If the private timber roads are gated and you can't get to this access your only other option is to slog your way across the reservoir. At one time paddlers could continue on to the bigwater rapids of the Cowlitz, but now those rapids and the confluence itself are flooded by the waters of Scanwea Reservoir.
When construction was completed on the Cowlitz Falls hydro project in 1994, we lost our historic public access along with 1.7 miles of whitewater on the Cispus (and even more on the Cowltiz). The result is that the project has made it very difficult for paddlers, and particularly rafters, to make use of the last few miles of the remaining free-flowing stretch of river. Some maps do not show this reservoir, but it's where the Cispus historically entered the Cowlitz with the dam itself at the site of Cowlitz Falls (map showing the approximate reservoir boundary).
Starting from the town of Randle which makes a good place to rendevous for breakfast at the Mt. Adams Cafe (Highway 12 mile 115), take Cispus Road south across the Cowltiz River and continue for one mile to the fork of FR 25 and FR 23. Take the right fork on FR 25 and head 7.8 miles to Huffaker Bridge which crosses the Cispus River. Downstream of this point the river flows through private forest land. Continue across the bridge and immediately take a right turn down the forest road that parallels river left (this is a private forest road that could be gated). The first take-out option is reached by heading 1.6 miles down this road and then taking the right fork to the Crystal Creek Bridge (the access is steep but OK for kayaks). For the full run head 4.7 miles down the forest road on river left to a pull-out just past a small creek (this is Copper Canyon Creek). Here you will find a gated spur road that leads ot the river providing boater access to the reservoir. The utility has provided a formal access site and your options are to either hike out or obtain a key from Port Blakely (proof of liability insurance required). Details on current status of this access on information on obtaining a key can be obtained from Lewis County PUD (Copper Creek Cayon Creek take-out site web page). If you encounter any problems with access, obtaining a key, or otherwise have thoughts it is very helpful to register comments directly with FERC where they are placed on the public record. You can write to Kimberly D. Bose, Secretary Federal Energy Regulatory Commission 888 First Street, NE Washington, DC 20426, RE: Cowlitz Falls Hydroelectric Project 2833.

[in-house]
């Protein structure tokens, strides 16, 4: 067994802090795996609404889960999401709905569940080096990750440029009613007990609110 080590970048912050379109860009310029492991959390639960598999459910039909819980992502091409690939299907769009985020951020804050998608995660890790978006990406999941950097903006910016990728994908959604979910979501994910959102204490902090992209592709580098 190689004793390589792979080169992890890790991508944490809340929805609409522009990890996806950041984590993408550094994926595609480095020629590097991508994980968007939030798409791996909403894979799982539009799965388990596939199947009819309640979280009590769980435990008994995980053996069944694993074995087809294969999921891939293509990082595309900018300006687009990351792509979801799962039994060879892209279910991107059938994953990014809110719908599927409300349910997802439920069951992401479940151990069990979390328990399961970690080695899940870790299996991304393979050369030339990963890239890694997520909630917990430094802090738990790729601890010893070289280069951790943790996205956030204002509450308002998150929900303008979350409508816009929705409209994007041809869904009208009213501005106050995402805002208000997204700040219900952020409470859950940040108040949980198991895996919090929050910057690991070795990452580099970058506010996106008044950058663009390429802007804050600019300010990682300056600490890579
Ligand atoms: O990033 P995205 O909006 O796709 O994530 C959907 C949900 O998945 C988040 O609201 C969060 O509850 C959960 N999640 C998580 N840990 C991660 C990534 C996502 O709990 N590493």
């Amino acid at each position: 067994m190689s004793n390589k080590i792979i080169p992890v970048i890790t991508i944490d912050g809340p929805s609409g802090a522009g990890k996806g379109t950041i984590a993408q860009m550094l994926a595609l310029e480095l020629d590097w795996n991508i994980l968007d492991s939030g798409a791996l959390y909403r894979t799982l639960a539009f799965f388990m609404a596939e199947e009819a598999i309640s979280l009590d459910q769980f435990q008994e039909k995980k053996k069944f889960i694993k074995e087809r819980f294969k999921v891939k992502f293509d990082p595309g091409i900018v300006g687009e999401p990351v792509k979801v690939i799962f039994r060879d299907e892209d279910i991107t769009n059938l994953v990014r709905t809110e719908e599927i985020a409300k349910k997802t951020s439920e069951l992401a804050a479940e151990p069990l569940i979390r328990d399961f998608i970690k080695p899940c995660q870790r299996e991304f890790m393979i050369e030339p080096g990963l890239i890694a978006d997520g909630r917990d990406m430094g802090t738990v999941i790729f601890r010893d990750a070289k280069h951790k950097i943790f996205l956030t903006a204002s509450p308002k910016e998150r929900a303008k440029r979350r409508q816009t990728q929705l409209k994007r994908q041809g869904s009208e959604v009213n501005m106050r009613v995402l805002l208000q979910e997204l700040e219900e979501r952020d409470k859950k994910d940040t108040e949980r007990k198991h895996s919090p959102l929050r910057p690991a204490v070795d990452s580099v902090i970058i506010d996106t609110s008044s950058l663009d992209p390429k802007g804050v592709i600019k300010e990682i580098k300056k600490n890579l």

To reach the put-in head back the way you came along river left. Once you reach FR 25 at Huffaker Bridge continue upstream along river left. Take the left turn onto FR 76 following it for 0.8 mile to a site just past Iron Creek where the river comes close to the road; this site is known as Twin Cedars. For a longer run you can continue up FR 76 to the FR 23 bridge which crosses the river and is considered the traditional dividing point between the upper and lower run. Between Twin Cedars and FR 23 you can also access the river at Tower Rock Campground.
|Mile||Rapid Name||Class||Features (Legend)|
|-9.2||Twin Cedars put-in|
|-8.8||First Iron Creek Rapid||II+|
|-8.6||Second Iron Creek Rapid||II+|
|-7.6||Let's Make a Deal||III|
|-6.4||Paul's Play Pen||III|
|-4.5||Crystal Creek Bridge|
An easy line to the right or a more technical line to the left.
This bridge serves as an alternate access point. Access is available on downstream river left.
There is a chance of road closures when timber harvest is underway. Check the PUD webpage for current information.
Ruling of the Pollution Control Hearings Board denying water quality certification for the Cispus 4 hydro project.
Cispus River Take-out Open This Weekend
May 20, 2010